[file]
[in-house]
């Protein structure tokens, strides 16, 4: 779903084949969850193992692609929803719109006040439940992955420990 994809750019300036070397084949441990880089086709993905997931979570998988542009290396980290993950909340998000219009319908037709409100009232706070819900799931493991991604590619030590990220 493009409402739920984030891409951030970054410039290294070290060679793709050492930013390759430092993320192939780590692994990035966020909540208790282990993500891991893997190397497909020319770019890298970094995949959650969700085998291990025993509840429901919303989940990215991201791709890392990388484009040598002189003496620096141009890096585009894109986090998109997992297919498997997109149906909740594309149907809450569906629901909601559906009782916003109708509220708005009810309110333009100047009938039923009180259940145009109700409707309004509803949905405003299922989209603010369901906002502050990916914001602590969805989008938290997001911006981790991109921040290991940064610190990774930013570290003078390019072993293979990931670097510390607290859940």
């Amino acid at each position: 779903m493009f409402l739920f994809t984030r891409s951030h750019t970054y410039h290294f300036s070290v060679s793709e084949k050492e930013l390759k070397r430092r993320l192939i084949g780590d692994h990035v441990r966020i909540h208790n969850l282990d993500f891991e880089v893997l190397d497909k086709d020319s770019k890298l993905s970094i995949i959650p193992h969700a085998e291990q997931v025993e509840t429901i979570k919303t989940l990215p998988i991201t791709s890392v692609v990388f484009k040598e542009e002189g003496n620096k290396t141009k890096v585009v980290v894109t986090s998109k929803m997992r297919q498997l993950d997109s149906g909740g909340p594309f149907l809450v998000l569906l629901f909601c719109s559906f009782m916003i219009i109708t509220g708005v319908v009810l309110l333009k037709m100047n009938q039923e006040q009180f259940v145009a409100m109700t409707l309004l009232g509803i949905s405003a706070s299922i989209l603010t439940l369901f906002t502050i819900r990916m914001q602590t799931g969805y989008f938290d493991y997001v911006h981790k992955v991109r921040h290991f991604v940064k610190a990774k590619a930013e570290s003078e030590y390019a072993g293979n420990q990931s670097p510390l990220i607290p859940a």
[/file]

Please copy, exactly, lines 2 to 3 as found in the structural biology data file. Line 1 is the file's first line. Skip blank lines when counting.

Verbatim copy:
């Protein structure tokens, strides 16, 4: 779903084949969850193992692609929803719109006040439940992955420990 994809750019300036070397084949441990880089086709993905997931979570998988542009290396980290993950909340998000219009319908037709409100009232706070819900799931493991991604590619030590990220 493009409402739920984030891409951030970054410039290294070290060679793709050492930013390759430092993320192939780590692994990035966020909540208790282990993500891991893997190397497909020319770019890298970094995949959650969700085998291990025993509840429901919303989940990215991201791709890392990388484009040598002189003496620096141009890096585009894109986090998109997992297919498997997109149906909740594309149907809450569906629901909601559906009782916003109708509220708005009810309110333009100047009938039923009180259940145009109700409707309004509803949905405003299922989209603010369901906002502050990916914001602590969805989008938290997001911006981790991109921040290991940064610190990774930013570290003078390019072993293979990931670097510390607290859940």
């Amino acid at each position: 779903m493009f409402l739920f994809t984030r891409s951030h750019t970054y410039h290294f300036s070290v060679s793709e084949k050492e930013l390759k070397r430092r993320l192939i084949g780590d692994h990035v441990r966020i909540h208790n969850l282990d993500f891991e880089v893997l190397d497909k086709d020319s770019k890298l993905s970094i995949i959650p193992h969700a085998e291990q997931v025993e509840t429901i979570k919303t989940l990215p998988i991201t791709s890392v692609v990388f484009k040598e542009e002189g003496n620096k290396t141009k890096v585009v980290v894109t986090s998109k929803m997992r297919q498997l993950d997109s149906g909740g909340p594309f149907l809450v998000l569906l629901f909601c719109s559906f009782m916003i219009i109708t509220g708005v319908v009810l309110l333009k037709m100047n009938q039923e006040q009180f259940v145009a409100m109700t409707l309004l009232g509803i949905s405003a706070s299922i989209l603010t439940l369901f906002t502050i819900r990916m914001q602590t799931g969805y989008f938290d493991y997001v911006h981790k992955v991109r921040h290991f991604v940064k610190a990774k590619a930013e570290s003078e030590y390019a072993g293979n420990q990931s670097p510390l990220i607290p859940a």